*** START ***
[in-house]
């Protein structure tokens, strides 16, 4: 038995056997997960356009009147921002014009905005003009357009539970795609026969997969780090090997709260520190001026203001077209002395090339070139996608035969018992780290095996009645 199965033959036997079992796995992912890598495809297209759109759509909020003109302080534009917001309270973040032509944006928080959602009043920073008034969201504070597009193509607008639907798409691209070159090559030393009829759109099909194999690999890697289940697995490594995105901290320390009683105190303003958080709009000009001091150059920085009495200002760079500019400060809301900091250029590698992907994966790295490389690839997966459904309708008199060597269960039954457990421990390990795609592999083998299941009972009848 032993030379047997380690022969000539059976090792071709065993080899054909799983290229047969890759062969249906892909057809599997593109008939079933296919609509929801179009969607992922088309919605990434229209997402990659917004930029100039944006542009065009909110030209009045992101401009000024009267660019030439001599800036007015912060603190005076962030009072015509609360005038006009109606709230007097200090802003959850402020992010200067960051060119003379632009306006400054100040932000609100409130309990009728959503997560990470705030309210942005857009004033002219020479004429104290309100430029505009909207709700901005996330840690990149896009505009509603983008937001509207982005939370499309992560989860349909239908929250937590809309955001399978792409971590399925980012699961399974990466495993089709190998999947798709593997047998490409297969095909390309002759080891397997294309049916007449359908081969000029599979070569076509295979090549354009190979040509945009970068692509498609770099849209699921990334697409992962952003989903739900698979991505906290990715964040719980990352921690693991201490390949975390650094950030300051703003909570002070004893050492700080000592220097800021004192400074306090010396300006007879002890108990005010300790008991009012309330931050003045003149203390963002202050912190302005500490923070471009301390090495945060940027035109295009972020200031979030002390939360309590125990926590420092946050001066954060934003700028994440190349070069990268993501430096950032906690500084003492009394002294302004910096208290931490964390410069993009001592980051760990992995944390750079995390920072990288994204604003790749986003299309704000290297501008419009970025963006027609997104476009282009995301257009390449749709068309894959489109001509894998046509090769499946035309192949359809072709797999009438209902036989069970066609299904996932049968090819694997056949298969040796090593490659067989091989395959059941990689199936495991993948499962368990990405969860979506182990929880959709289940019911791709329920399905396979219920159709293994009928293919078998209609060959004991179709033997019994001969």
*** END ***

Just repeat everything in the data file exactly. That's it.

[in-house]
């Protein structure tokens, strides 16, 4: 038995056997997960356009009147921002014009905005003009357009539970795609026969997969780090090997709260520190001026203001077209002395090339070139996608035969018992780290095996009645 199965033959036997079992796995992912890598495809297209759109759509909020003109302080534009917001309270973040032509944006928080959602009043920073008034969201504070597009193509607008639907798409691209070159090559030393009829759109099909194999690999890697289940697995490594995105901290320390009683105190303003958080709009000009001091150059920085009495200002760079500019400060809301900091250029590698992907994966790295490389690839997966459904309708008199060597269960039954457990421990390990795609592999083998299941009972009848 032993030379047997380690022969000539059976090792071709065993080899054909799983290229047969890759062969249906892909057809599997593109008939079933296919609509929801179009969607992922088309919605990434229209997402990659917004930029100039944006542009065009909110030209009045992101401009000024009267660019030439001599800036007015912060603190005076962030009072015509609360005038006009109606709230007097200090802003959850402020992010200067960051060119003379632009306006400054100040932000609100409130309990009728959503997560990470705030309210942005857009004033002219020479004429104290309100430029505009909207709700901005996330840690990149896009505009509603983008937001509207982005939370499309992560989860349909239908929250937590809309955001399978792409971590399925980012699961399974990466495993089709190998999947798709593997047998490409297969095909390309002759080891397997294309049916007449359908081969000029599979070569076509295979090549354009190979040509945009970068692509498609770099849209699921990334697409992962952003989903739900698979991505906290990715964040719980990352921690693991201490390949975390650094950030300051703003909570002070004893050492700080000592220097800021004192400074306090010396300006007879002890108990005010300790008991009012309330931050003045003149203390963002202050912190302005500490923070471009301390090495945060940027035109295009972020200031979030002390939360309590125990926590420092946050001066954060934003700028994440190349070069990268993501430096950032906690500084003492009394002294302004910096208290931490964390410069993009001592980051760990992995944390750079995390920072990288994204604003790749986003299309704000290297501008419009970025963006027609997104476009282009995301257009390449749709068309894959489109001509894998046509090769499946035309192949359809072709797999009438209902036989069970066609299904996932049968090819694997056949298969040796090593490659067989091989395959059941990689199936495991993948499962368990990405969860979506182990929880959709289940019911791709329920399905396979219920159709293994009928293919078998209609060959004991179709033997019994001969």